|Providing Choice to Energy Consumers
The California Public Utilities Commission (CPUC) has opened an investigation or “rulemaking proceeding” to establish criteria for reopening the retail electric energy market. Retail Energy choice was suspended temporarily to ensure that all customers bore a fair share of the costs incurred by the State during the energy crisis. All customers currently contribute to repayment of these costs.
Reopening the Retail Energy Market Now
• The reasons for implementing the temporary suspension of direct access have been
addressed by the legislature and the CPUC or are no longer relevant.
• The right for Californians to have choice in the retail energy market is law at Public
Utilities Code Section 365 et seq.
• Californians have already shown their support for consumer choice by voting
overwhelmingly against Ballot Proposition 80 (2005), that would have significantly and
permanently restricted customer choice.
Rationale and Support for Lifting the Suspension of Direct Access
• The Legislature did not intend for the suspension of direct access to continue indefinitely.
• The State’s Investor Owned Utilities are financially solvent and have returned to
supplies for their customers as of January 2003.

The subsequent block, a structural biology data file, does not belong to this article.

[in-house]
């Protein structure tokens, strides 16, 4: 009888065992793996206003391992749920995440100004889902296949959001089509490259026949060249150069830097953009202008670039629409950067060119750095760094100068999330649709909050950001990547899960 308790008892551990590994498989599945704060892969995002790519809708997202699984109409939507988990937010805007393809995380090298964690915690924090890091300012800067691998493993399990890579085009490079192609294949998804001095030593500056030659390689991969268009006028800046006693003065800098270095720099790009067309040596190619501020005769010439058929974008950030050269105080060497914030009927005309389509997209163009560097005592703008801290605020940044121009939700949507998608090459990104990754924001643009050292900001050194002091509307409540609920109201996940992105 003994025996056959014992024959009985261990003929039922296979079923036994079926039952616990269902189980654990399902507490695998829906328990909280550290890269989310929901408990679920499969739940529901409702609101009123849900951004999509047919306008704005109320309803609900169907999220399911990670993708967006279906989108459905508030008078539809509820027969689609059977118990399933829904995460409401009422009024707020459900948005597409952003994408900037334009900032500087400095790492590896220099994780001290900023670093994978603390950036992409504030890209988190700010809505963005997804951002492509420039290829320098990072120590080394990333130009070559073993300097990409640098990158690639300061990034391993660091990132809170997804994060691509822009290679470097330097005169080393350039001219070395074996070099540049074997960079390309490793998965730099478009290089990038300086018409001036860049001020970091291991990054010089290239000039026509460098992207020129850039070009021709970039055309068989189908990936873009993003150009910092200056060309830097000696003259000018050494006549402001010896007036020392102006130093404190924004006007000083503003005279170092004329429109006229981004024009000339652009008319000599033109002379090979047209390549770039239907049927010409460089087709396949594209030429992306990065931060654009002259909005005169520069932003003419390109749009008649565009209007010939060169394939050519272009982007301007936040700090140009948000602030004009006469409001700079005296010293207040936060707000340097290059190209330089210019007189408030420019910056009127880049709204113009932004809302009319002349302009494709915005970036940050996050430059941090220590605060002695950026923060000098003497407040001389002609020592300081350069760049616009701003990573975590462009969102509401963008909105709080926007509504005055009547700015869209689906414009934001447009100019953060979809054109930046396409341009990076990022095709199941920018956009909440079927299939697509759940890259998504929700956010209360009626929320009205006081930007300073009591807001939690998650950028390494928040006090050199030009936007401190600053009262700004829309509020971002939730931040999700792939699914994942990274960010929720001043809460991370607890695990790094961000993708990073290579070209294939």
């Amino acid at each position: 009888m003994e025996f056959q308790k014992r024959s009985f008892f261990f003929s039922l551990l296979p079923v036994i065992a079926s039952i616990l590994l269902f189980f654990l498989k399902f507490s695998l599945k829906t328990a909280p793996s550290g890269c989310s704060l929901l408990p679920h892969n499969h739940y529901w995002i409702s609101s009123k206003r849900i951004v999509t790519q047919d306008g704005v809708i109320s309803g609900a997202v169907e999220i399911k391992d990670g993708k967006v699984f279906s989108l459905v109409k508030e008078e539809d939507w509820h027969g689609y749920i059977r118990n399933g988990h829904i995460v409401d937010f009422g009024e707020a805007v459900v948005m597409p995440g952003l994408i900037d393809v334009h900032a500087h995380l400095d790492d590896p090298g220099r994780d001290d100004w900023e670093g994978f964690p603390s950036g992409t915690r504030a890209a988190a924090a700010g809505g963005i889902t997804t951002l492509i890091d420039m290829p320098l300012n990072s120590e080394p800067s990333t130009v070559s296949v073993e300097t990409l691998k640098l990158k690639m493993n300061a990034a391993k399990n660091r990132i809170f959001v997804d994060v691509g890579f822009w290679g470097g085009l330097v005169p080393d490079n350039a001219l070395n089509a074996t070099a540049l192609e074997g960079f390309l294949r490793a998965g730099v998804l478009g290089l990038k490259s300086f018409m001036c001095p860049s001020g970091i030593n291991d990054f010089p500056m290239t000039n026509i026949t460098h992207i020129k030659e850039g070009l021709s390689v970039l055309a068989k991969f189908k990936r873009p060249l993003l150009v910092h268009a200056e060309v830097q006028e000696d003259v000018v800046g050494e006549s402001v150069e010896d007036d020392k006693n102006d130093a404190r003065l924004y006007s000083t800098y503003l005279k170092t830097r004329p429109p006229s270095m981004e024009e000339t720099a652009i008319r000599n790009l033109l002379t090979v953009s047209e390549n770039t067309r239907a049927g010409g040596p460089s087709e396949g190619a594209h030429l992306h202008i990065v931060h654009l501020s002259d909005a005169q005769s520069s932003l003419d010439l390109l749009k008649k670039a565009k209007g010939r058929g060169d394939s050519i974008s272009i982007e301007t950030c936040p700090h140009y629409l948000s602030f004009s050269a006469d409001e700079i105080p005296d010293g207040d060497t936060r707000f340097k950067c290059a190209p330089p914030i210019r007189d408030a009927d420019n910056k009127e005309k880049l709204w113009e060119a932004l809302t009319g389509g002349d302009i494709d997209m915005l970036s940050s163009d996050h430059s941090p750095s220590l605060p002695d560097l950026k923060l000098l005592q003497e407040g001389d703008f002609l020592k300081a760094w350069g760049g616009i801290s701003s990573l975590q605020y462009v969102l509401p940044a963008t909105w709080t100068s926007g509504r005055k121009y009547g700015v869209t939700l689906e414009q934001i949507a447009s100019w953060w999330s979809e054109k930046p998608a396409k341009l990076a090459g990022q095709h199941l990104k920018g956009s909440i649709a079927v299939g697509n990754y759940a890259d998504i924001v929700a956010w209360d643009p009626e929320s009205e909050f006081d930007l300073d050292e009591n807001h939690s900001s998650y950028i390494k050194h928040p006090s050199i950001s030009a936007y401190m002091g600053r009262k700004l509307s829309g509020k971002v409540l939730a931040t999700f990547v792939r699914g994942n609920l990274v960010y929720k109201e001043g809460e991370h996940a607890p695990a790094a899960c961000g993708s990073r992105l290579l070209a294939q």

• The procurement authority of The California Department of Water Resources (CDWR)
has been rescinded.
• AB 1X directs the Public Utilities Commission to suspend the right to acquire direct
access “until the department [DWR] no longer supplies power.”
• The legislature deferred to the good judgment and expertise of the CPUC to determine
the conditions under which the suspension of Direct Access could be lifted.
• All of the causes that gave rise to the temporary suspension of retail competition have
addressed. The CPUC is moving forward with a determination of how to reopen
the market and restore competitive choice for California consumers.
Strong Wholesale and Retail Markets Protect
Consumers from Cost Overruns
A well-designed retail electricity market will stimulate the wholesale market, clarify the utilities’
procurement obligations and provide much needed market certainty.
• Competition causes firms to be more responsive to consumer demands, monitor costs
more closely, and compete on the basis of price.
• It spurs innovation as a means for a firm to distinguish itself from its competitors.
• In any market, there is a need for many buyers and many sellers in order for a market